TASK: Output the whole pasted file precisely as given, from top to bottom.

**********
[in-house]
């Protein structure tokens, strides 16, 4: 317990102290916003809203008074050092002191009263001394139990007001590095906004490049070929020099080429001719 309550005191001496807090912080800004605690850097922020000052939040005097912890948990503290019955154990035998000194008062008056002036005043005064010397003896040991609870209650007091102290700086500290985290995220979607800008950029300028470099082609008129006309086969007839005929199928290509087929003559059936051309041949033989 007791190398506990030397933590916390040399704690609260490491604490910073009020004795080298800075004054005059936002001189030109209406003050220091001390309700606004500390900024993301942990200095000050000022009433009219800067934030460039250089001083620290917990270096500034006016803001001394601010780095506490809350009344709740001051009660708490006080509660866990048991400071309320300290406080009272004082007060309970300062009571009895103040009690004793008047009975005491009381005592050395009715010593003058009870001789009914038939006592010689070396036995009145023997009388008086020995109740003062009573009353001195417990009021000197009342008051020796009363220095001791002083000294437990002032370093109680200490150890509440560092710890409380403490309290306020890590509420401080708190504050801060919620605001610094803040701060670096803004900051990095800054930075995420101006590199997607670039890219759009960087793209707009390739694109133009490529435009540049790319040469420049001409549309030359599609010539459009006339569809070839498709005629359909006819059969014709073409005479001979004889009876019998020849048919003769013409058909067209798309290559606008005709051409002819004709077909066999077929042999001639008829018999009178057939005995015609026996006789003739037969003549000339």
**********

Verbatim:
[in-house]
């Protein structure tokens, strides 16, 4: 317990102290916003809203008074050092002191009263001394139990007001590095906004490049070929020099080429001719 309550005191001496807090912080800004605690850097922020000052939040005097912890948990503290019955154990035998000194008062008056002036005043005064010397003896040991609870209650007091102290700086500290985290995220979607800008950029300028470099082609008129006309086969007839005929199928290509087929003559059936051309041949033989 007791190398506990030397933590916390040399704690609260490491604490910073009020004795080298800075004054005059936002001189030109209406003050220091001390309700606004500390900024993301942990200095000050000022009433009219800067934030460039250089001083620290917990270096500034006016803001001394601010780095506490809350009344709740001051009660708490006080509660866990048991400071309320300290406080009272004082007060309970300062009571009895103040009690004793008047009975005491009381005592050395009715010593003058009870001789009914038939006592010689070396036995009145023997009388008086020995109740003062009573009353001195417990009021000197009342008051020796009363220095001791002083000294437990002032370093109680200490150890509440560092710890409380403490309290306020890590509420401080708190504050801060919620605001610094803040701060670096803004900051990095800054930075995420101006590199997607670039890219759009960087793209707009390739694109133009490529435009540049790319040469420049001409549309030359599609010539459009006339569809070839498709005629359909006819059969014709073409005479001979004889009876019998020849048919003769013409058909067209798309290559606008005709051409002819004709077909066999077929042999001639008829018999009178057939005995015609026996006789003739037969003549000339």